last update: 26.03.2008

TT71 and TT353


Senenmut has built two memorial monuments for himself, TT71 and TT353.

The the ink-drawing above from his 2nd monument, TT353, shows the title "jmj-rA pr n Jmn = Chief of the Domain of Amun" and his name. The sketch consists of the head and shoulders of Senenmut, who faces toward the entrance. The sketch which has be drawn with the help of a red grid of squares shows some correction of the neck. The wig is separated into 6 horizontal sections each filled by wavy lines. The sketch depicts a prosperous official as illustrated by full cheeks and a double chin.

Influenced by findings during their discovery (see also the single descriptions of TT71 and TT353) both monuments were interpreted as independent tombs. The building of these monuments were thought to have begun successively and should to reflect the "social" rise of their owner.
The monument, TT71, located at the very crest of "Sheikh Abd el-Qurna" was thought to be probably a tomb that a high civil servant could afford. In contrast, the monument in Deir el-Bahari, TT353, directly beginning beside Djeser djeseru, has almost "royal" extents. This monument was thought reflects the development of his career. 
Therefore, both monuments are listed as Theban Tombs (= TT) 71 and 353. The following maps and photos should explain the location of TT71 and TT353.

Location of the two monuments built by Senenmut; please note,  the entrance of TT353 is located in the so-called "Quarry of Senenmut (Steinbruch des Senenmut)"; both monuments are presented on an own page.

Above the area "Sheikh Abd el-Qurna" with the monument TT71 (red arrow), about 10 to 15 m below the top; this picture was taken from the causeway to the temple of Hatshepsut, Djeser djeseru; the  blue arrow points to the (blue) chapel of the Sheikh

Above an aerial photograph showing both "Sheikh Abd el-Qurna" and the temple of Hatshepsut. The 2nd building below the summit of "Sheikh Abd el-Qurna" is the the monument of Senenmut, TT71.

The "Quarry of Senenmut" with the modern entrance to the monument TT353, in the background Djeser djeseru. Due to security reasons TT353 is not accessible today.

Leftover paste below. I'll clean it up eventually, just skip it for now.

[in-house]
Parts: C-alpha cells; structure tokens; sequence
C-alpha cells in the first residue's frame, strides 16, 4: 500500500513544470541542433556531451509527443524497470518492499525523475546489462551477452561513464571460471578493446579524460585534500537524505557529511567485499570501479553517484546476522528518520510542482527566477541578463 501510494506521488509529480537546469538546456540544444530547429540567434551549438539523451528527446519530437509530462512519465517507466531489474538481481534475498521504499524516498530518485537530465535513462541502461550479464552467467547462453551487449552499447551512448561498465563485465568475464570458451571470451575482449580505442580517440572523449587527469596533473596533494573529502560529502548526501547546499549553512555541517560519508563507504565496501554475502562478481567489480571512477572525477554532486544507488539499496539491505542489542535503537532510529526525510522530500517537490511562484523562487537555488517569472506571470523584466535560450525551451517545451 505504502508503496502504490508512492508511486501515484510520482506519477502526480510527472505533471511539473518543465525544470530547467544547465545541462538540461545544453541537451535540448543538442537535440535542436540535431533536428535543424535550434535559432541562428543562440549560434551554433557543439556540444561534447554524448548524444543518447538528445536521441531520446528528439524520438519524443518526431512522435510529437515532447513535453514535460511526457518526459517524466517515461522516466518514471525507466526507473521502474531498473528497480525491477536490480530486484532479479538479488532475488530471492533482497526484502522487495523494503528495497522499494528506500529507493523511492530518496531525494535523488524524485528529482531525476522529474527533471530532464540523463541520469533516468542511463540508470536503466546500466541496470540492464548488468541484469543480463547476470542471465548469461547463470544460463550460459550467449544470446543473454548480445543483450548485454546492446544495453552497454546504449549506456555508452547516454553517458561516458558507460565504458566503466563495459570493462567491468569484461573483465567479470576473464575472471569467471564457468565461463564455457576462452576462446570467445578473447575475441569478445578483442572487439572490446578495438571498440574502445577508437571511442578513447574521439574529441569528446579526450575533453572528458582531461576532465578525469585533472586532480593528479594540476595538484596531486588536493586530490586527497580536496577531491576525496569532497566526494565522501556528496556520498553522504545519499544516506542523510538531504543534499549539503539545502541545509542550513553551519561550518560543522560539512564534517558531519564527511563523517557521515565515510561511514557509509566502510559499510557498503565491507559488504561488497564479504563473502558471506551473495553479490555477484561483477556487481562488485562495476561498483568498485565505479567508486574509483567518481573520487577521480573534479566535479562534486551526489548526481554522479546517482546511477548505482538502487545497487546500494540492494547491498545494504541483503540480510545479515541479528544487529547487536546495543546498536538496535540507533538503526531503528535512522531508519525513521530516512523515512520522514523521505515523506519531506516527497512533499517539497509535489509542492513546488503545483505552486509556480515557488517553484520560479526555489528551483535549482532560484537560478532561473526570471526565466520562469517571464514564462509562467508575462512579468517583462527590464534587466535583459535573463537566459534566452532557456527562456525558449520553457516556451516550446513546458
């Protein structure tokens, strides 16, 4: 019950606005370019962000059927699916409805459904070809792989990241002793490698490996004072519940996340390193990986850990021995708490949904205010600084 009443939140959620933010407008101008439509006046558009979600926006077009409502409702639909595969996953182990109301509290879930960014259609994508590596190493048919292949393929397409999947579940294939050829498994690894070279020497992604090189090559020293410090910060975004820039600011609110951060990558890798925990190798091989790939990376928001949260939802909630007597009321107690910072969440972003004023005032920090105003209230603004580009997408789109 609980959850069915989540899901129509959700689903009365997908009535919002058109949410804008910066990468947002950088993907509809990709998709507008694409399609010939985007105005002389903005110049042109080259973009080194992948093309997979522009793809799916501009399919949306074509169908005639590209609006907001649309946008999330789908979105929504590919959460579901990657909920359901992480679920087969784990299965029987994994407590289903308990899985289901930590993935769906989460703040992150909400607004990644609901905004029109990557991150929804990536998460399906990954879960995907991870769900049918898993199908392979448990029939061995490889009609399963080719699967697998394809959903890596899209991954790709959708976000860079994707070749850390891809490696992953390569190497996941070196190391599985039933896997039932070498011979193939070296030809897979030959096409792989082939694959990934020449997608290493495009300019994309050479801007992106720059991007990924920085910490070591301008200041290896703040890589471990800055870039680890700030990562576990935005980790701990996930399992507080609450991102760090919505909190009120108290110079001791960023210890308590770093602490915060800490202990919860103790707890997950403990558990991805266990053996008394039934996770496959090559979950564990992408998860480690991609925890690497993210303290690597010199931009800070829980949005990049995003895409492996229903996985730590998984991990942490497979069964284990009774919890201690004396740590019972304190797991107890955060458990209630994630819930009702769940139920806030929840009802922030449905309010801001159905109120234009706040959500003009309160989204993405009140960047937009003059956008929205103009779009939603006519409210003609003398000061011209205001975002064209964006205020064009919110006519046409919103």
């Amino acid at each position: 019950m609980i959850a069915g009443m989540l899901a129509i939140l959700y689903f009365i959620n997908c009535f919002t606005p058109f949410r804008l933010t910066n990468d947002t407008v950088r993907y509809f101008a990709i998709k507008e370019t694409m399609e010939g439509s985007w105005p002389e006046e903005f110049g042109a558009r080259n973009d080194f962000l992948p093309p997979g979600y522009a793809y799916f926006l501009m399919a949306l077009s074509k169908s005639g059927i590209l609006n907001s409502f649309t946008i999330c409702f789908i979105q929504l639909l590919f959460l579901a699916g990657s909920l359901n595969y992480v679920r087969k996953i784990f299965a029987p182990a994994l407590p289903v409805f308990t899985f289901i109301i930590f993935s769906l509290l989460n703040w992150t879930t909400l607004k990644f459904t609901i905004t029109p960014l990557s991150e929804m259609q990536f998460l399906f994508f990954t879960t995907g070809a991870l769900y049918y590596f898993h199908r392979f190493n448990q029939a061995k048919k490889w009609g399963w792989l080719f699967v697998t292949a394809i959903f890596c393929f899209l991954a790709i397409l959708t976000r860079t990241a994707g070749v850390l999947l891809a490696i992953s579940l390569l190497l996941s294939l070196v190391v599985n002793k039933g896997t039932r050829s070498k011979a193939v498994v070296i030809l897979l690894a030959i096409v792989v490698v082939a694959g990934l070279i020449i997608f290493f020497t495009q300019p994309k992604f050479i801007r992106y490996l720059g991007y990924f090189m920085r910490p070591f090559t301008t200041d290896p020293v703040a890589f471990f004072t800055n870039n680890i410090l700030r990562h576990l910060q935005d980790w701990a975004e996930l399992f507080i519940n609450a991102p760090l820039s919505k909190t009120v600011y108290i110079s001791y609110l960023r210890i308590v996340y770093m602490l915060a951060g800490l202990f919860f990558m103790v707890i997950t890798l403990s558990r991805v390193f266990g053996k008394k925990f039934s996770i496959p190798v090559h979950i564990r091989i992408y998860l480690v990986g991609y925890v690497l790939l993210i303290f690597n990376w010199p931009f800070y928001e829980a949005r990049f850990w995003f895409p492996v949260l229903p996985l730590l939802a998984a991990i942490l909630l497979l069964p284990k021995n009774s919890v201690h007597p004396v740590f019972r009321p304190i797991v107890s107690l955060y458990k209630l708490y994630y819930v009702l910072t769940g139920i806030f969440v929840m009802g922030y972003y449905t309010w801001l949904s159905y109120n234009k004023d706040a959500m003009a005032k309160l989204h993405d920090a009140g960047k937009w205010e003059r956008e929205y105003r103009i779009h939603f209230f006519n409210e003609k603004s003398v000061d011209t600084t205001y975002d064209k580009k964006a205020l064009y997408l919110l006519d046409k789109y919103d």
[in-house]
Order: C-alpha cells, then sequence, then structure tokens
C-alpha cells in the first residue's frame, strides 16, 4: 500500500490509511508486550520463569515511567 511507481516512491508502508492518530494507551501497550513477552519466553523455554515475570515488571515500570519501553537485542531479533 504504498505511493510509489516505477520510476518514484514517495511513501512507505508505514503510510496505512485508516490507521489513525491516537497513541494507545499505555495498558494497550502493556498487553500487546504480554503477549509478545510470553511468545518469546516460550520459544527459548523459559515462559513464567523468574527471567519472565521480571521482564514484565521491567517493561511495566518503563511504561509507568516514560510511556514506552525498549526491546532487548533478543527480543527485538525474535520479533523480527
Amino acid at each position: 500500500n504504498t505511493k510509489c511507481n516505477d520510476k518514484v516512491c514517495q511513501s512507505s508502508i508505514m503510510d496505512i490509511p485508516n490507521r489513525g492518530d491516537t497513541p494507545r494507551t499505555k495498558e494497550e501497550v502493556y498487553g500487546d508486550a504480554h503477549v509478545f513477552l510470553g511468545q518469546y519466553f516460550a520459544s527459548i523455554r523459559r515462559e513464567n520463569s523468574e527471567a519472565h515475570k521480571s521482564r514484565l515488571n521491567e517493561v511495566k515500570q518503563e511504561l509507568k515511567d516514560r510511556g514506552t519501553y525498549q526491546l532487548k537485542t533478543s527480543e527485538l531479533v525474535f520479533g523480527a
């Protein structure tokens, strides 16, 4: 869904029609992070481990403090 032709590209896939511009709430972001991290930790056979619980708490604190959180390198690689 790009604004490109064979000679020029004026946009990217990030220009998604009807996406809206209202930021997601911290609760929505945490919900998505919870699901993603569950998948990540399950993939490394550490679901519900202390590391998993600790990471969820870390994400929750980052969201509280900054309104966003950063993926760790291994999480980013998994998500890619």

One Tomb or two?
During the last decades numerous doubts had been raised concerning the acceptance that TT71 and TT353 are 2 separate tombs which were built successively.
First of all Dorman (1988) raised objections against the dating of the ostracon of the year 16 and its allocations to the start of construction work of TT353. Therefore, all dates tied up with this ostracon are dubious - this applies also to temporal sequence of the start of construction work on TT71 and TT353. Therefore, the terms 1st (older) tomb for TT71 and 2nd (later) tomb for TT353 are not correct.
Secondly, Dorman pointed out to the fact that none of two monuments contains all necessary components of a typical Theban tomb.
TT353 is entirely subterranean and has had no cult chapel.
TT71 complies with the typical surface cult chapel of Theban tombs of this time, however, unambiguously it has no coffin chamber which fits to a tomb of this scale. The little coffin chamber in the south-eastern corner of the transverse hall can only be considered to be intended - at the very most - for a subsidiary burial.
On closer examination both tombs complement each other, and only together they could function as a typical private tomb.
Although the separation of tomb and cult chapel has been a characteristic feature of royal tombs at the beginning of the 18th dynasty, it was not limited to the royal family, but appeared also with private tombs - provided that the owners could  "afford" it (e.g. Maiherpri, Amenemope, Vizier User).

However, it is puzzling, when and for what the quartzite sarcophagus of Senenmut had been brought to TT71 on the hill "Sheikh Abd el-Qurna" where it was finally shattered in pieces. Since TT71 had apparently no suitable burial chamber, the presence of the sarcophagus was absolutely gratuitous.
The possibility mentioned by Dorman, that the unfinished sarcophagus has been [temporary] stored in TT71 because TT353 has not been finished yet, appears in view of the great effort to drag the sarcophagus up the steep hill, only hardly conceivable. An official who could afford such an imposing monument with a cult chapel separated from the tomb had of course other possibilities to store a sarcophagus.
Maybe, so Dorman, TT71 served as a final disposal site for a sarcophagus which was required no more and was therefore left unfinished, because the intended user was no more available for the usual obsequies.

TT71 TT353

History Career and Fall (?) back

Copyright: Dr. Karl H. Leser (Iufaa)